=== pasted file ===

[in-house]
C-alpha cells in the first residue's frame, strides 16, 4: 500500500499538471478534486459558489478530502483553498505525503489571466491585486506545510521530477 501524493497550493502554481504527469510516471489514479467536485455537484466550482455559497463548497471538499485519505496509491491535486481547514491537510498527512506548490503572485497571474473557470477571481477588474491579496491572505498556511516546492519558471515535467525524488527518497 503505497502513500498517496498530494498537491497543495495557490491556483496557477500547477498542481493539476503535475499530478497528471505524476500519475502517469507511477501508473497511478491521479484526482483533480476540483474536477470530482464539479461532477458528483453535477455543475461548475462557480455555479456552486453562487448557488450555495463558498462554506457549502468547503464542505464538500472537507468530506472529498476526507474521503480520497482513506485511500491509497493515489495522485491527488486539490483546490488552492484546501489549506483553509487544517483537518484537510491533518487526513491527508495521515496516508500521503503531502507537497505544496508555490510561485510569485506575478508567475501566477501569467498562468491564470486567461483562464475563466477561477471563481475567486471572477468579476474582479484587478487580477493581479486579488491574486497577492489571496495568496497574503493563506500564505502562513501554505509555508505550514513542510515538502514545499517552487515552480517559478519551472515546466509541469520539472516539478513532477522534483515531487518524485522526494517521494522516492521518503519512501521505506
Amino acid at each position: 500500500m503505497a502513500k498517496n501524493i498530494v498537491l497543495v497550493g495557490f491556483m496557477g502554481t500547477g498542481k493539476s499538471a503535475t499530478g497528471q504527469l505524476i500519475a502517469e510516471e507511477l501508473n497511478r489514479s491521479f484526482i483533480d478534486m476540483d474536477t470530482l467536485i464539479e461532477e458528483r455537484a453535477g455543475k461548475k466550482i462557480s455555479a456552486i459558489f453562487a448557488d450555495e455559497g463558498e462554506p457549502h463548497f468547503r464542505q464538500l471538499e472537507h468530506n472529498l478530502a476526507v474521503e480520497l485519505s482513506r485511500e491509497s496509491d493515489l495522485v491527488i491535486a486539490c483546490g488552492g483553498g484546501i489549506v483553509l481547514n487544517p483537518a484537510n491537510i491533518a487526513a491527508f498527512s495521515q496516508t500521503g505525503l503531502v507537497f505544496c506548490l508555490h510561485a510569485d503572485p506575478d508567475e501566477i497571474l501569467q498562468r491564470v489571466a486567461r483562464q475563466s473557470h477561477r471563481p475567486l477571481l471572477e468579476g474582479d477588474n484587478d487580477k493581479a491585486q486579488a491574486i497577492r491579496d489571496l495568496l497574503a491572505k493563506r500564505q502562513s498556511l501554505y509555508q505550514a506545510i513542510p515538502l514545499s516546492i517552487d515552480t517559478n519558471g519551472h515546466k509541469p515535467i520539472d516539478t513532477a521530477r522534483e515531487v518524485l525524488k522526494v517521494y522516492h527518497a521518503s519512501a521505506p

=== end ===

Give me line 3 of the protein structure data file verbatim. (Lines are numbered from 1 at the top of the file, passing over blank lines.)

Amino acid at each position: 500500500m503505497a502513500k498517496n501524493i498530494v498537491l497543495v497550493g495557490f491556483m496557477g502554481t500547477g498542481k493539476s499538471a503535475t499530478g497528471q504527469l505524476i500519475a502517469e510516471e507511477l501508473n497511478r489514479s491521479f484526482i483533480d478534486m476540483d474536477t470530482l467536485i464539479e461532477e458528483r455537484a453535477g455543475k461548475k466550482i462557480s455555479a456552486i459558489f453562487a448557488d450555495e455559497g463558498e462554506p457549502h463548497f468547503r464542505q464538500l471538499e472537507h468530506n472529498l478530502a476526507v474521503e480520497l485519505s482513506r485511500e491509497s496509491d493515489l495522485v491527488i491535486a486539490c483546490g488552492g483553498g484546501i489549506v483553509l481547514n487544517p483537518a484537510n491537510i491533518a487526513a491527508f498527512s495521515q496516508t500521503g505525503l503531502v507537497f505544496c506548490l508555490h510561485a510569485d503572485p506575478d508567475e501566477i497571474l501569467q498562468r491564470v489571466a486567461r483562464q475563466s473557470h477561477r471563481p475567486l477571481l471572477e468579476g474582479d477588474n484587478d487580477k493581479a491585486q486579488a491574486i497577492r491579496d489571496l495568496l497574503a491572505k493563506r500564505q502562513s498556511l501554505y509555508q505550514a506545510i513542510p515538502l514545499s516546492i517552487d515552480t517559478n519558471g519551472h515546466k509541469p515535467i520539472d516539478t513532477a521530477r522534483e515531487v518524485l525524488k522526494v517521494y522516492h527518497a521518503s519512501a521505506p